From enemies to friends
Blackburn and Farwell were built from the same mold: former 10-year NFL linebackers with uncommon energy and confusing stat sheets.
Blackburn made just 32 starts in 145 career games. In 2012, he had a history-shifting interception in the New York Giants’ Super Bowl victory over New England — after he had been pulled midseason out of the eighth-grade classroom where he was teaching math and signed as a free agent.
Farwell played in 114 games for Minnesota and Seattle and didn’t start a single one. Yet he made the Pro Bowl in 2009.
It was their ability on special teams that made them valuable.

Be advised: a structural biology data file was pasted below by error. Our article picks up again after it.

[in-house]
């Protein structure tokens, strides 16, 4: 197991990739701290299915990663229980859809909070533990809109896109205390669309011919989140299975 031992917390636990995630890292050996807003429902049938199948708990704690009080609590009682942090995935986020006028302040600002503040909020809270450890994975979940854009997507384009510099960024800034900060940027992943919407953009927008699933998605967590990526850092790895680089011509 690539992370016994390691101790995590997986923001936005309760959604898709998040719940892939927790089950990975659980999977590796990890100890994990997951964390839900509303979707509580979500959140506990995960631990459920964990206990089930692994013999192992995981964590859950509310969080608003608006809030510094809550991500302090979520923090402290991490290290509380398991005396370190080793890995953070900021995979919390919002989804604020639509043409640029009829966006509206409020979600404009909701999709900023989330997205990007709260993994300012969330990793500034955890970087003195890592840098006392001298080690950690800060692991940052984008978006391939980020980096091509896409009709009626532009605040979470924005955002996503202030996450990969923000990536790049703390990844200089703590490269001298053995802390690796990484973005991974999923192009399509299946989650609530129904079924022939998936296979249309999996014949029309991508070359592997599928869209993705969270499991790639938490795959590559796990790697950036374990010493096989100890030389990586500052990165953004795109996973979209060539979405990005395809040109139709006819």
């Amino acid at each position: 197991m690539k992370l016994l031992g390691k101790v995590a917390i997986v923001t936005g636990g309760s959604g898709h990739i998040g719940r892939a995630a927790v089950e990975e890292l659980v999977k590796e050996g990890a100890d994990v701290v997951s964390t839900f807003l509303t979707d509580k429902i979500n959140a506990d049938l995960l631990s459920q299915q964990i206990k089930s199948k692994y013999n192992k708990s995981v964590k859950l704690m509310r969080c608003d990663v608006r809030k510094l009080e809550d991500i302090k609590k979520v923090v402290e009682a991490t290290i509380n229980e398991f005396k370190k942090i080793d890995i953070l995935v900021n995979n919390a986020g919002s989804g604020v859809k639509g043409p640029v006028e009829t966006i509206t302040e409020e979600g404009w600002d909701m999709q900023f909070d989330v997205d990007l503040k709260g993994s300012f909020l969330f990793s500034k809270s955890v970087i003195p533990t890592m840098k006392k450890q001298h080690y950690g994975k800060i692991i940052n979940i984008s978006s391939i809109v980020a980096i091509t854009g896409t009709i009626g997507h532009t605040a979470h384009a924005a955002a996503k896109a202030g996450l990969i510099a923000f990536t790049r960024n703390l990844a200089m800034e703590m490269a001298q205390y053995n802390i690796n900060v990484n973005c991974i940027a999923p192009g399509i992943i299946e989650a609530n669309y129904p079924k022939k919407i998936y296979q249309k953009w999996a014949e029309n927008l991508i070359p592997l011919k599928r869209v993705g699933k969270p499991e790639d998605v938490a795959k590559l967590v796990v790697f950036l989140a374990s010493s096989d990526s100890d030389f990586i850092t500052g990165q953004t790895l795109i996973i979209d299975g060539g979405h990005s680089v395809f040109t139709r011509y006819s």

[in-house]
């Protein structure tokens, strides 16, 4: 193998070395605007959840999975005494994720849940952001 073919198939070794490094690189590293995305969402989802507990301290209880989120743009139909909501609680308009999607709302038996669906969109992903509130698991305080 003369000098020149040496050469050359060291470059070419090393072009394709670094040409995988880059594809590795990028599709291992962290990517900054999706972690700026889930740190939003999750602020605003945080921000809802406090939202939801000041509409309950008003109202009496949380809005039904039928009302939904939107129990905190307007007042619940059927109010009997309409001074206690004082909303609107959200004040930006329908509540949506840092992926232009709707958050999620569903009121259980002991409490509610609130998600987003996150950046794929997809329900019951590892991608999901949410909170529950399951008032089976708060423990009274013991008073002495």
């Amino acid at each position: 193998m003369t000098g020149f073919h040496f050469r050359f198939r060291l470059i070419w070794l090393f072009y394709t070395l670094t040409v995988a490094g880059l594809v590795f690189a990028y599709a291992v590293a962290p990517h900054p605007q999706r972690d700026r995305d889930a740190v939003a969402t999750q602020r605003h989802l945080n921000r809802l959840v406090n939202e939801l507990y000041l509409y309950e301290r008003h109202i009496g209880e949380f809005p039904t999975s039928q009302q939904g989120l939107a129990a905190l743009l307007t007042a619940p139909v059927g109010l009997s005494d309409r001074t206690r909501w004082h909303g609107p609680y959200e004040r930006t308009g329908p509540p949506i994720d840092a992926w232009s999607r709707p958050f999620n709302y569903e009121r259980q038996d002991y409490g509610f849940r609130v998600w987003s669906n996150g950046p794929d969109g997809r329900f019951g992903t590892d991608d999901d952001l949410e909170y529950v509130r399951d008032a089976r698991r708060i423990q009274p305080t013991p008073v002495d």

And their passion for it, as well as their restless energy, actually brought them together after their playing careers ended.
Blackburn joined the Panthers as an assistant special teams coach in 2016, after a year out of football that he absolutely hated.
“It’s tough,” he said. “I don’t care how prepared you feel like you are for retirement at 32, nobody is meant to not be doing anything at 32 years old. My brain doesn’t work that way.
“Sitting still, or in an office, nothing fit.”
He’d watch NFL games on Sundays with his wife, and they couldn’t get through a game because Blackburn would pause and rewind every play, break things down and question decisions aloud.
“She didn’t get to watch a game all year,” he laughed sheepishly.
On the other side of the country, Farwell was doing the exact same thing. And going a little stir-crazy.